The Concord Journal
'Foreigner' grapples with modern woes
By Ellen Denison  

Staff Correspondent

As the snow swirled without, all was laughter and high drama within. The Concord Players' production of Larry Shue's play, "The Foreigner" kept winter at bay for a few hours on Saturday evening with stellar individual performances, clever comedy, and a nimbly-crafted story that unwound, appealingly, a thread at a time.

Under the effective and colorful direction of Patricia Butcher, the cast of 10 revealed an intricate modern tale that concealed dark and almost sinister possibilities beneath a hilarious exterior.

It is the story of a woebegone British visitor to a rural southern fishing lodge who, craving escape and solitude, opts to turn himself into a foreigner of vague background to avoid the scrutiny, questioning, and conversation of others at the resort.

What results is nothing short of miracles and milestones as Charlie, the foreigner, is swept headlong into the complex lives of those around him.

Comfortable in his pretense of not speaking or understanding the language, Charlie is nonetheless pulled, unwillingly at first, into a drama of family ties, greed, and sentimentality that only escalates as he overhears more and more spoken by people who believe he is ignorant of what they are discussing.

There is lodge owner Betty Meeks, aging and unable to keep things going alone but afraid of what will ultimately happen to the place that has been her life and home. And there is simple-minded, sweet-natured Ellard, whose future will be determined by his hard-edged sister, Catherine, whose own future is unsure and whose misery is thinly concealed beneath a simmering contempt for all but her debutante days.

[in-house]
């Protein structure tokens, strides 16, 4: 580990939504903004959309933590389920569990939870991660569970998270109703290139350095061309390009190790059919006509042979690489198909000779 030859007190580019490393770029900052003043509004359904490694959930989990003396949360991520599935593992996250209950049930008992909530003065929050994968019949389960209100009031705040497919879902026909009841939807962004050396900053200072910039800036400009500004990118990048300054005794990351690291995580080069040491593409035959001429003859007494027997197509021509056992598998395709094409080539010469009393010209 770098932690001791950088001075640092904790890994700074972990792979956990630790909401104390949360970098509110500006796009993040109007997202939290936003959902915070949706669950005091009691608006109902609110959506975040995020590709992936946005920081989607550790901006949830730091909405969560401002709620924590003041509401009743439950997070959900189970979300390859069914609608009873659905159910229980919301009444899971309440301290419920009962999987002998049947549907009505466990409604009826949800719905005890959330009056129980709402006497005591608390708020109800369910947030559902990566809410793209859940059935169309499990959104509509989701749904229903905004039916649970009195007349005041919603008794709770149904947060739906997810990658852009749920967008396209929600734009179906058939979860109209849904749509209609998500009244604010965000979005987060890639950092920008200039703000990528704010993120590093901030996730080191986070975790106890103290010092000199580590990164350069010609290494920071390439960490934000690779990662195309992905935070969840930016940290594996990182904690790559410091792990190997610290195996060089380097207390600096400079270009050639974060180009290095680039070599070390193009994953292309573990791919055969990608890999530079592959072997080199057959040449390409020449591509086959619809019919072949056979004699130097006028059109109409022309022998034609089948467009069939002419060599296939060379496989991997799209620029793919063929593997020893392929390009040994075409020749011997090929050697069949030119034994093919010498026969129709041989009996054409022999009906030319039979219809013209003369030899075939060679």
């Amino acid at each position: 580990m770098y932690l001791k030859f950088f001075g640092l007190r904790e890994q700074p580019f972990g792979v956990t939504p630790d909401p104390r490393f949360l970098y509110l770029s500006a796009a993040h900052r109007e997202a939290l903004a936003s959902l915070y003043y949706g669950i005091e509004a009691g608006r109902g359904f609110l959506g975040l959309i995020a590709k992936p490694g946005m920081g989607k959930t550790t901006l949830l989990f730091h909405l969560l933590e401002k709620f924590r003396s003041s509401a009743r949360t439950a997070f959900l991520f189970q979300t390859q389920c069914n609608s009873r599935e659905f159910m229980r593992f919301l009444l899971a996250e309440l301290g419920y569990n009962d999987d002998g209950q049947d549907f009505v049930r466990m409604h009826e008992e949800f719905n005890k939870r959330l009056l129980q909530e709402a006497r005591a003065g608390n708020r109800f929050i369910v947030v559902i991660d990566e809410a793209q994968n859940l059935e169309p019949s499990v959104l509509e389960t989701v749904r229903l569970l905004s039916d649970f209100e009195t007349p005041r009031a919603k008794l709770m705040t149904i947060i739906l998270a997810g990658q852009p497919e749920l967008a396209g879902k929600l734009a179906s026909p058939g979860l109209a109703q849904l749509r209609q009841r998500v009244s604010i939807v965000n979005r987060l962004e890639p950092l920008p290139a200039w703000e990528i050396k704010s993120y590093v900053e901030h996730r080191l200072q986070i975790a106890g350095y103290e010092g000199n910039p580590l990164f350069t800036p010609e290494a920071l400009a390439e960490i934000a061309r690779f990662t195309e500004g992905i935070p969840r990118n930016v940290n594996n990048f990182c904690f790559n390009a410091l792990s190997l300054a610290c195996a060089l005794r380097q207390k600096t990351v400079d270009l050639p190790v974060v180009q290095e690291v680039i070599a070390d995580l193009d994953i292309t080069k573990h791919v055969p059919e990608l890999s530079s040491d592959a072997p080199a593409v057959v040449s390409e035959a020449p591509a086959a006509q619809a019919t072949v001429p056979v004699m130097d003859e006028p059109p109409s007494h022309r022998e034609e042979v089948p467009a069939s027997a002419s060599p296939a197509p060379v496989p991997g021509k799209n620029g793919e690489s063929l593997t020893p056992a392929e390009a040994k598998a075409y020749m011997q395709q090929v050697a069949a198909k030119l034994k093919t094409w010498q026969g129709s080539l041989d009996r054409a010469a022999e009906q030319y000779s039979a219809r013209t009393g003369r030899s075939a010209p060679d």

To set this story firmly in its place and time, the requisite benevolent preacher - also Catherine's fiancee - and the opinionated hill-country native contribute monumentally to the play's moral labyrinth.

Based on what he hears, we wonder, how can Charlie do the right thing without revealing or endangering himself? This becomes the play's core. Although grounded in almost Shakespearean devices of quick, obvious humor and altered identity, "The Foreigner" grapples beautifully and succinctly with an array of very modern woes. The resolution to which Charlie and company come is startling, funny, and worth sifting through the confusion.

From the rustic mountain cabin setting to the at-times eerily realistic costuming and sound works, the Concord Players production puts forth a wealth of energy. The cast is hugely talented,. Louise Hannegan as the lodge owner is properly sympathy-provoking, yet becomes one of the story's greatest comic centers; in her attempt to make herself understood to the accommodating and lovable Charlie, she speaks progressively louder and louder, soon convinced that she in fact understands his own mysterious tongue. Hannegan plays this simple interpretation to its hilt, making us feel greatly sad for her, despite her character's constant comic deliveries.

Comprising the balance of the household are John Murtagh as Ellard Simms, Katie Fowle as Catherine Simms, Concord native Rusty Barber as the ill-intentioned Reverend Lee, Joseph Zamparelli Jr., as the frightening white supremacist Georgian Owen Musser, and Terry Coe as Charlie's friend, accomplice and countryman Froggy LeSueur.

Murtagh's Ellard is warming, causing an audience poised for comedy to take pause and think seriously about general notions of intelligence and human capability.

Rik Pierce's Charlie is the jewel of this production. He progresses from a timid, properly abashed European gentleman to an adventurous, caring guy who can't manage to leave good folks alone to work out their troubles.